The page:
China is pursuing a tough, state-controlled industrial policy; in the US, too, we see massive state intervention in economic policy with the Inflation Reduction Act. Europe has long shaped global economic policy; now we need a new interplay of state and market, a policy along the broad lines of decarbonisation, digitalisation and resilience. New goals need to be agreed upon at the European level. Not “Europe first”, but “Europe fast.”. We must expedite planning procedures and implement smart regulations while avoiding excessive centralization at the European level. The current fragmentation of the single market necessitates a focus on deepening its integration. This involves realizing the potential of a digital union further developing capital markets, completing the banking union, and establishing a European energy union with enhanced grid and storage capacities. Moreover, we should actively pursue new free trade agreements and increase investment in strategic partnerships.
See the full speech here.
The Political Interview with Dr Robert Habeck, Federal Minister for Economic Affairs and Climate Action and Gerald Braunberger, Publisher, Frankfurter Allgemeine Zeitung
For Europe to maintain its competitiveness and prosperity, tangible solidarity in infrastructure is essential. The European Commission holds a pivotal position in this regard, as Europe demonstrates its resilience under pressure. When it comes to the green transition, Europe exhibits a collective commitment, despite its diversity as evident in initiatives such as the Green Deal, the ongoing Fit for 55 negotiations, and the implementation of ETS1 and ETS 2.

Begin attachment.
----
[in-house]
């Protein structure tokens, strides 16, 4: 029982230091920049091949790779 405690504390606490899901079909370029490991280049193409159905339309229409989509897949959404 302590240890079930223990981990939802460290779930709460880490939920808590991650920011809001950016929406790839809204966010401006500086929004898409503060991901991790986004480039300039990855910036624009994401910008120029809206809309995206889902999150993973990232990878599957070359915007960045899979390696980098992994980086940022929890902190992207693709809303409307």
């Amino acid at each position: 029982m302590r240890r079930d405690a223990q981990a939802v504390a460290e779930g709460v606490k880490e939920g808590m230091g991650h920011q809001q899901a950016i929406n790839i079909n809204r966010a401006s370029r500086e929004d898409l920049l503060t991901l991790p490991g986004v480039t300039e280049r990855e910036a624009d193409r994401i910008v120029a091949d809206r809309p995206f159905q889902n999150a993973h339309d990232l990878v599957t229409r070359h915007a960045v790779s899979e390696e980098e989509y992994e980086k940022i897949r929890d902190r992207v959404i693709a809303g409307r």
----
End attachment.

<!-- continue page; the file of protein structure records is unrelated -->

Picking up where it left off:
Regarding European Competitiveness, the American “Inflation Reduction Act” is viewed as a declaration of war. Countries like the United States and others are making investments despite their significant national debts, setting them apart from Europe on a global scale.
Non-European nations such as the US and South Korea are actively pursuing investments in solar and hydrogen energy. If we fail to keep pace with these developments, we risk losing out on the opportunities they present. Europe’s commitment to fiscal discipline aligns with the fundamental principles of a market economy which is commendable. However, in sports like football or handball, if the opposing team plays aggressively and the referee fails to enforce the rules, victory becomes elusive. Nonetheless, despite the slightly pessimistic sentiment, recent years have demonstrated Europe’s true capabilities.